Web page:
'Save these people': Friends of Sri Lankan family facing deportation urge Dutton to intervene


Supporters of an asylum seeker family who lost their appeal against deportation from Australia have appealed to the Immigration Minister to intervene.

Activists are urging Home Affairs Minister Peter Dutton to intervene in the case of a Sri Lankan asylum seeker family facing deportation.

Parents Priya and Nadesalingam and their two Australian-born daughters had their appeal to stay in Australia rejected by the Federal Circuit Court on Thursday.

Earlier in the year, they were taken from the small Queensland town of Biloela, where they had been residing.

Friend and former Biloela resident Simone Cameron told SBS News it has been a tough time for the family.

"[They have] been in detention for 108 days," she said.

"I can't keep my toddler locked up inside for 108 minutes, and I don't know how this wonderful family has coped as well as they have."

The two girls were born in Australia.
The two girls were born in Australia.

Ms Cameron, along with other supporters, is urging Mr Dutton intervene.

"His powers are listed as it's suitable for him to intervene when it's in the public interest," she said.

"So, I think this is a clear case of it being in the public interest. The people of Biloela have spoken. People right round Australia have spoken."


It was a point echoed by Biloela resident Angela Fredericks.

"It's entirely up to Peter Dutton now to save these people and stop them being put through this hell," she said.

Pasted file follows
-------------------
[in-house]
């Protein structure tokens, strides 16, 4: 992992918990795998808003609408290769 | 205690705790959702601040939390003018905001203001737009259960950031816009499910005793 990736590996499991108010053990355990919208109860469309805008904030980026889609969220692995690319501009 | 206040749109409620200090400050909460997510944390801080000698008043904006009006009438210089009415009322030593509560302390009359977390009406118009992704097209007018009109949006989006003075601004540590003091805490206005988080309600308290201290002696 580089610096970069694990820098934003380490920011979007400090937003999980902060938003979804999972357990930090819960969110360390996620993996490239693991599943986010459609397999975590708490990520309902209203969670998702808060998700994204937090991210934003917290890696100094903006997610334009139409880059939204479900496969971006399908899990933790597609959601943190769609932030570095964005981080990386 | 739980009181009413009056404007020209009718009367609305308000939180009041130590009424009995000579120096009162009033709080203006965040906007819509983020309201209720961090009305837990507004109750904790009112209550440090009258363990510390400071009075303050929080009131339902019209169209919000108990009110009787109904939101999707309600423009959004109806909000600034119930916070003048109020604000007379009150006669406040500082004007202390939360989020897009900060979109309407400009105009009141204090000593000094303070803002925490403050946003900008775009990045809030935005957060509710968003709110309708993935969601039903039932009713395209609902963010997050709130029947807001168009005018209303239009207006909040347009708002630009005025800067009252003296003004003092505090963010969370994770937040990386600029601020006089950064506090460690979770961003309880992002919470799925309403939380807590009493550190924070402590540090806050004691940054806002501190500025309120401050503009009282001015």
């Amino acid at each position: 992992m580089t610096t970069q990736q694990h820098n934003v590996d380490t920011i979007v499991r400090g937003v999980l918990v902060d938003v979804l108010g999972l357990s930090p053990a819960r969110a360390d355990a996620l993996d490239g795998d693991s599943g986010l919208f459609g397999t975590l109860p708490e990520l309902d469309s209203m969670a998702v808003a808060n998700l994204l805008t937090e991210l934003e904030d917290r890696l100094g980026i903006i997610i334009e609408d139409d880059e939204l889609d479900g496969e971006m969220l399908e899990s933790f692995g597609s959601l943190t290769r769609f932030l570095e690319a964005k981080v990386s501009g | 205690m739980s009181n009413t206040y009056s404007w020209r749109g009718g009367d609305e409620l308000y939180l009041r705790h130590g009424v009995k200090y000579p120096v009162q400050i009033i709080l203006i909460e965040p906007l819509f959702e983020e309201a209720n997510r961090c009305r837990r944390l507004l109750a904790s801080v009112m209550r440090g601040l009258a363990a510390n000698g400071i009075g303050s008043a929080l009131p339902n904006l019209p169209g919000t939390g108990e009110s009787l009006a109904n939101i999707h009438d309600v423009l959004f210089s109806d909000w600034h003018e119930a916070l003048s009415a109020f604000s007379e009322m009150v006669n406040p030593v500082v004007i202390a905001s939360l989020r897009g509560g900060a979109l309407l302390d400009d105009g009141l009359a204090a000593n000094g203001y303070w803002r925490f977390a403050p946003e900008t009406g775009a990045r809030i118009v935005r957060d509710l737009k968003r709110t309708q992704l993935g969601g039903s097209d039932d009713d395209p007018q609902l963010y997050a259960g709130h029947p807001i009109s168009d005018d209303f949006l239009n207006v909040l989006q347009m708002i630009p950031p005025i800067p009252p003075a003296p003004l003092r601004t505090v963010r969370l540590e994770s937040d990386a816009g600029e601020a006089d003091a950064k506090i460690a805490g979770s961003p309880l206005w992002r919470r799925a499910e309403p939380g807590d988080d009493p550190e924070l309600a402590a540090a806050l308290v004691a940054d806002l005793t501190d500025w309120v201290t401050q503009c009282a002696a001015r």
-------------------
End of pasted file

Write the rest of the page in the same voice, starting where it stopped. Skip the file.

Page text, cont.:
"I'm still putting my faith in him. I know that a lot of people say that's misguided but I refuse to give up."

The couple's lawyers are considering a further appeal. 

They say father Nadesalingam and his family would face persecution as Tamils if deported to Sri Lanka.

But Federal Circuit Court judge Caroline Kirton has agreed with the immigration authority's assessment there is no evidence he would be in danger because he safely returned there three times during the civil war.

The judge has also accepted an assessment that his family continued to live openly in Sri Lanka and there was no evidence they attracted adverse attention from the authorities.

But according to Tamil Refugee Council spokesman Aran Mylvaganam, while the war is over, the danger in the country remains very real.

"Tamils are still at risk of being disappeared, tortured, harassed in many ways," he said

"Tamil asylum seekers who have been deported back to Sri Lanka are facing all sorts of problems. Just two weeks ago, a Tamil asylum seeker who was deported back in 2015 passed away under mysterious circumstances."

In a statement to SBS, the Department of Home Affairs says the family's case has been comprehensively assessed over many years by the department, various tribunals and the courts.

The department says they have consistently found the case does not meet Australia's protection obligations.

Additional reporting: AAP

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